Gov. Tom Wolf calls on state lawmakers to boost Pennsylvania’s $7.25/hr. minimum wage (Capital-Star photo by John L. Micek)
Setting the stage for a likely budget battle to come, Gov. Tom Wolf renewed his call Tuesday for a $15 an hour minimum wage, calling the state’s failure to keep pace with its neighbors an “embarrassment” that’s causing Pennsylvanians to pursue work in other states.
“It’s past time to raise the minimum wage,” Wolf said during a Capitol news conference, where he was flanked by lawmakers, labor activists, and at least two people who said they and their families would benefit from a wage hike.
Pennsylvania hasn’t raised its state minimum, now $7.25 an hour and tied to the federal minimum wage, since 2006. Wolf told the crowd that he plans to include his proposed increase in the annual budget address that he’ll deliver to a joint session of the state House and Senate next week.
The plan is a repeat of Wolf’s proposal last year to raise the wage to $12/hr., then, in increments to $15/hr., with future increases tied to inflation.
A compromise plan to raise the minimum wage to $9.50 an hour, approved by the majority-Republican Senate last November, has failed to garner a vote in the GOP-majority state House.
On Tuesday, Wolf declared that compromise dead, and said he’s renewing his push to expand overtime rules that would help some lower-wage managers make time-and-a-half. Wolf had earlier agreed to give up on that push as a condition for netting the $9.50 minimum.
A state regulatory review panel is slated to meet Friday to take action on the rule change.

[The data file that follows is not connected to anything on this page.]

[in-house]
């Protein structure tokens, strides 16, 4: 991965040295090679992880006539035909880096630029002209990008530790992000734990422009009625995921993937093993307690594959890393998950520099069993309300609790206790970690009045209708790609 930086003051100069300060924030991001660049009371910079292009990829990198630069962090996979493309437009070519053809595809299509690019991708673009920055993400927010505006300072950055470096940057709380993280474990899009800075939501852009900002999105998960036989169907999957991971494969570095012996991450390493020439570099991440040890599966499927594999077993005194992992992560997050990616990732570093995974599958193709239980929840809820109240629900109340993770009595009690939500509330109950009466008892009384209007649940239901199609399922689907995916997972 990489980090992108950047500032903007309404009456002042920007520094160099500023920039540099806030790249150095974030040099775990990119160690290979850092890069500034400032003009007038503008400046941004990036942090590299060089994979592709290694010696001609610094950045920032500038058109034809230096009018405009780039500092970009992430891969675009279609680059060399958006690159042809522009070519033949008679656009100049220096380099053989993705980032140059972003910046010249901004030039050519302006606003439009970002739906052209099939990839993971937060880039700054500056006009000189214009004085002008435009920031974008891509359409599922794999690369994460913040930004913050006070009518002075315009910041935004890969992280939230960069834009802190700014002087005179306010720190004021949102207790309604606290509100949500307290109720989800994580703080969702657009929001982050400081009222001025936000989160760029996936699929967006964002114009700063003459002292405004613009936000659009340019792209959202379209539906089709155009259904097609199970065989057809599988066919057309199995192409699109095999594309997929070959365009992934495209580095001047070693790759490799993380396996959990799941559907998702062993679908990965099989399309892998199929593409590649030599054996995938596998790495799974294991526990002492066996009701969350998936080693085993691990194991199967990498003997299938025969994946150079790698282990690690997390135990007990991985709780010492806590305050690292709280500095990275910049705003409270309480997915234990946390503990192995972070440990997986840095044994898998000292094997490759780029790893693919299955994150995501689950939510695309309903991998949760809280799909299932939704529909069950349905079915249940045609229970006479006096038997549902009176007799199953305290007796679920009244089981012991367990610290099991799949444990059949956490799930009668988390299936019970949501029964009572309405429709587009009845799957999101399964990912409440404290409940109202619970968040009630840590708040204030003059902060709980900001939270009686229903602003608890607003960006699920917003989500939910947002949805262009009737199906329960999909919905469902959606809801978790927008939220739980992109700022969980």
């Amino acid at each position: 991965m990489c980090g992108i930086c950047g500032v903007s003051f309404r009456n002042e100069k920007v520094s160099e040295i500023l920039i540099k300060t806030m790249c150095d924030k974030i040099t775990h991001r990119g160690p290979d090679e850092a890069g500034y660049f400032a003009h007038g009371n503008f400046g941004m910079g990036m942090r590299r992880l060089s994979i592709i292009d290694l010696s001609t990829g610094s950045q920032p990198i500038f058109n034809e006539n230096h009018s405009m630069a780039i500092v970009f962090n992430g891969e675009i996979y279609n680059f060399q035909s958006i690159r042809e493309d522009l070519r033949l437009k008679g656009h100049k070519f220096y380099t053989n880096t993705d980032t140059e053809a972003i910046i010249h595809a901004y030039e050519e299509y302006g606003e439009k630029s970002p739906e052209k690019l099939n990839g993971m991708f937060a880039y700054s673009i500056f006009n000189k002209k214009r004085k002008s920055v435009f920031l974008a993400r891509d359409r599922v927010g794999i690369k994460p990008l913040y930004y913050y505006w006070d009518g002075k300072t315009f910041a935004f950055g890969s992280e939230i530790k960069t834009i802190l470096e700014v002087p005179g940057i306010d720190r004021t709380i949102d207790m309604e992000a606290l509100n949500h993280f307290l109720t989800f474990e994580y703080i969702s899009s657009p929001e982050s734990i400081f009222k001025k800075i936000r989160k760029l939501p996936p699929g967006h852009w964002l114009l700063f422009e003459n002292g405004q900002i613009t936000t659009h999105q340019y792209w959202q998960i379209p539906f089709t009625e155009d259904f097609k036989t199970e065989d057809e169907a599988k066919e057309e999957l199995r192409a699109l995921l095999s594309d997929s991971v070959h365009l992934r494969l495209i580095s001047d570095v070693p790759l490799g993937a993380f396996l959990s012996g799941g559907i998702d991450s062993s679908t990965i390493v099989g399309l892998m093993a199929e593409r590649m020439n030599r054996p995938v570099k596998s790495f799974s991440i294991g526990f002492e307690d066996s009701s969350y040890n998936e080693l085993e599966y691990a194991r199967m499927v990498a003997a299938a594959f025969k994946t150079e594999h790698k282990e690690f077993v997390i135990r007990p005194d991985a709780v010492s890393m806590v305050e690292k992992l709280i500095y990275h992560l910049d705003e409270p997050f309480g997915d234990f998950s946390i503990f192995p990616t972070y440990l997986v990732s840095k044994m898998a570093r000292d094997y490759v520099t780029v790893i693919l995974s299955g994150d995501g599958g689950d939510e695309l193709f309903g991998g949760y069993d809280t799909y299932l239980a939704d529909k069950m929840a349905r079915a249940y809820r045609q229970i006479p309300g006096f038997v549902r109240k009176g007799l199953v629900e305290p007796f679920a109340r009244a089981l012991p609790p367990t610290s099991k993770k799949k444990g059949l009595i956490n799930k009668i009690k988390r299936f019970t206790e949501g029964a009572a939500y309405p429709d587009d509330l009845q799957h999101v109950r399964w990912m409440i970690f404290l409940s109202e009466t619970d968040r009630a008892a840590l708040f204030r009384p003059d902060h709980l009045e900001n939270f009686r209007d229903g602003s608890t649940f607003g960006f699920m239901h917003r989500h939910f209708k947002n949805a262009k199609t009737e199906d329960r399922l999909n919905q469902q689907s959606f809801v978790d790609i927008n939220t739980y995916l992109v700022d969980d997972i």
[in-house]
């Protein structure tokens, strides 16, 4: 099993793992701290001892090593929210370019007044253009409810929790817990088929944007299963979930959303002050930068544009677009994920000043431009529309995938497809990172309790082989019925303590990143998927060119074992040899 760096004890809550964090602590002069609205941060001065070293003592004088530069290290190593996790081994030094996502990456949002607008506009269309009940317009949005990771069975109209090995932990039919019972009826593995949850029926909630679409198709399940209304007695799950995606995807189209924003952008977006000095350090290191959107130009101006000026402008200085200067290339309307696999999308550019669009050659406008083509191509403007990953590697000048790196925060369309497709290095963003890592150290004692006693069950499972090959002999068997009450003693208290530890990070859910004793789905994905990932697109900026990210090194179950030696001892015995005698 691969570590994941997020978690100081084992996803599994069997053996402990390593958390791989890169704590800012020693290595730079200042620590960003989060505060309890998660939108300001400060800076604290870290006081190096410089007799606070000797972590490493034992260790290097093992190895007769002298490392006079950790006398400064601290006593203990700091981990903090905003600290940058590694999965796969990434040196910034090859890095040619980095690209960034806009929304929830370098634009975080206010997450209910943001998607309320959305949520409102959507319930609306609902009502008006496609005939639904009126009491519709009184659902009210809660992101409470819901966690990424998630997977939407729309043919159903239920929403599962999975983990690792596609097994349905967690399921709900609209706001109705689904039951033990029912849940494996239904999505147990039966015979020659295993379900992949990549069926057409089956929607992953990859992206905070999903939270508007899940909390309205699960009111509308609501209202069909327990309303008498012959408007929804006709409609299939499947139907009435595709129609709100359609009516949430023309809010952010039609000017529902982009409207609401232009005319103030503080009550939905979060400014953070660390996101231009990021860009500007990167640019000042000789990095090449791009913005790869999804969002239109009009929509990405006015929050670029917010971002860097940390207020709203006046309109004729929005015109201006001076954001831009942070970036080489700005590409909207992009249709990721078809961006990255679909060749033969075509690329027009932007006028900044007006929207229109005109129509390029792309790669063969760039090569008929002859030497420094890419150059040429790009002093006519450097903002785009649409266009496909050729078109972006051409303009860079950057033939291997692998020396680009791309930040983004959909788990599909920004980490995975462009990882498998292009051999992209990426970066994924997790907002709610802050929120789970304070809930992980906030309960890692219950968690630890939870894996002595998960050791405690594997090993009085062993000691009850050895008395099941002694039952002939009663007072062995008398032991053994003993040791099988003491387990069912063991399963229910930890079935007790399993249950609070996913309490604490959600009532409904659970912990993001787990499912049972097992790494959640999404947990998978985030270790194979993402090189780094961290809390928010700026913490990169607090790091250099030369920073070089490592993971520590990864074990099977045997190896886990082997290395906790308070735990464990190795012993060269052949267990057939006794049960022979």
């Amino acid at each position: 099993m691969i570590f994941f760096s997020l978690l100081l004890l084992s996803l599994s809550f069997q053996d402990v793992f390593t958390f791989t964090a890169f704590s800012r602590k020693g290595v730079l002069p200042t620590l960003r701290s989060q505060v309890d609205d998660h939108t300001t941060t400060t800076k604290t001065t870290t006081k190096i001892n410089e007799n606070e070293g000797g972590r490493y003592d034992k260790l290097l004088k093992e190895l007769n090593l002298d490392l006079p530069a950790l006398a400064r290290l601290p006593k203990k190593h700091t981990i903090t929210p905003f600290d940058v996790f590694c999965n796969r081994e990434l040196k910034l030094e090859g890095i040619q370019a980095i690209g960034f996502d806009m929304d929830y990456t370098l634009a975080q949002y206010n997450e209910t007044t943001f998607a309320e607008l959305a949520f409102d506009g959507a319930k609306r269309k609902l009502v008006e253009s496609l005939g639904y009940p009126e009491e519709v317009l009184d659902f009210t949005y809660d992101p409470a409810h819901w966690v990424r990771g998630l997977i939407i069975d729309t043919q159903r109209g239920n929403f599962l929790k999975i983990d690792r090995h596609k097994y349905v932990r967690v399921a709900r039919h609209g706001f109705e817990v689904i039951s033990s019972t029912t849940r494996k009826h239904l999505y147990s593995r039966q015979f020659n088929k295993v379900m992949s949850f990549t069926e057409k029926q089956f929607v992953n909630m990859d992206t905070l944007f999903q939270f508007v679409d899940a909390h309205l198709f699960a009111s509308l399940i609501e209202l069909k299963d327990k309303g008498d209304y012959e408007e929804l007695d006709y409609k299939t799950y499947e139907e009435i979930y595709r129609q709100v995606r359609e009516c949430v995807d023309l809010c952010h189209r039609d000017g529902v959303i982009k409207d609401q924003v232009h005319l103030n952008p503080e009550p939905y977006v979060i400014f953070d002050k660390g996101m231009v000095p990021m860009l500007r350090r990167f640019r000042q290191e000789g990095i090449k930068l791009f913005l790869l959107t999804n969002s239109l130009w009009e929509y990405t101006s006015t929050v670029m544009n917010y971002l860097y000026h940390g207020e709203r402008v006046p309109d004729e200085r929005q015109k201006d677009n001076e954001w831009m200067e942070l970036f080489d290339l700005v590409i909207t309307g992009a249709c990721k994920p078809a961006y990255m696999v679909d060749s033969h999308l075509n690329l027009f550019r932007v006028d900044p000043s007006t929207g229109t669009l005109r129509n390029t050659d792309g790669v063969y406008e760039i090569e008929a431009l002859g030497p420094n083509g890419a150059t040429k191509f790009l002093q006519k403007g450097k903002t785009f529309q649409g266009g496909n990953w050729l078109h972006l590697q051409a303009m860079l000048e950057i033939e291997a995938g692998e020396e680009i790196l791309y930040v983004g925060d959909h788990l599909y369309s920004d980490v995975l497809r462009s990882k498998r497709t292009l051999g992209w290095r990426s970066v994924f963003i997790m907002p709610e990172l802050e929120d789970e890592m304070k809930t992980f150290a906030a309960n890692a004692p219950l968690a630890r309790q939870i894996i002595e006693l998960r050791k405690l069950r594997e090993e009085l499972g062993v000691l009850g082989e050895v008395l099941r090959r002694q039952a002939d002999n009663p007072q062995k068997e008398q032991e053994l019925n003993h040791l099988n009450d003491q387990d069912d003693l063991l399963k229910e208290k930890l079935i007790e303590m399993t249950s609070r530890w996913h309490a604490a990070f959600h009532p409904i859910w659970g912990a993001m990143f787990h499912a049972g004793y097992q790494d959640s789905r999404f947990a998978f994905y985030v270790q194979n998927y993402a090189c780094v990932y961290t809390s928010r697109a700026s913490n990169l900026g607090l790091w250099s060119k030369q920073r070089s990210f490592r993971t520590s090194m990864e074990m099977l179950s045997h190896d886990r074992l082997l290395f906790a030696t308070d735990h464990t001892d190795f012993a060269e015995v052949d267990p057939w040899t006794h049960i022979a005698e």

Striking a more combative tone Tuesday, the York County Democrat appeared disinclined toward further compromise.
“I’m not sure how anybody can resurrect the deal that should have been done last December,” Wolf told reporters after the event.
In a statement, House Majority Leader Bryan Cutler, R-Lancaster, gave a thumbs-down to Wolf’s plan, saying it would “result in job losses across the employment spectrum. We stand committed to helping Pennsylvanians earn as much as possible, but not if it means losing the very jobs workers rely upon.”
Two of Wolf’s legislative allies, state Rep. Patty Kim, D-Dauphin, and Christine M. Tartaglione, who have respectively pushed the wage hike in the state House and Senate, mirrored Wolf’s tone.
Comparing the wage hike to the civil rights struggles of the 1960s, Kim accused House Republicans of treating the wage hike like a “back of the bus issue.”
“We’re not going to let workers sit in the back of the bus anymore,” she said.
And Tartaglione, while acknowledging the currently bustling economy, pointed out that not everyone has shared in that prosperity.
“This economy may be working for some people, but it’s not working for most of us,” she said.
Twenty-one states, including four Pennsylvania’s neighboring states, began 2020 with a higher minimum wage, according to data compiled by the National Conference of State Legislatures. Seven of those states automatically increased their wages, based on cost of living increases. Fourteen boosted their state minimums through previously approved legislation or ballot measures.
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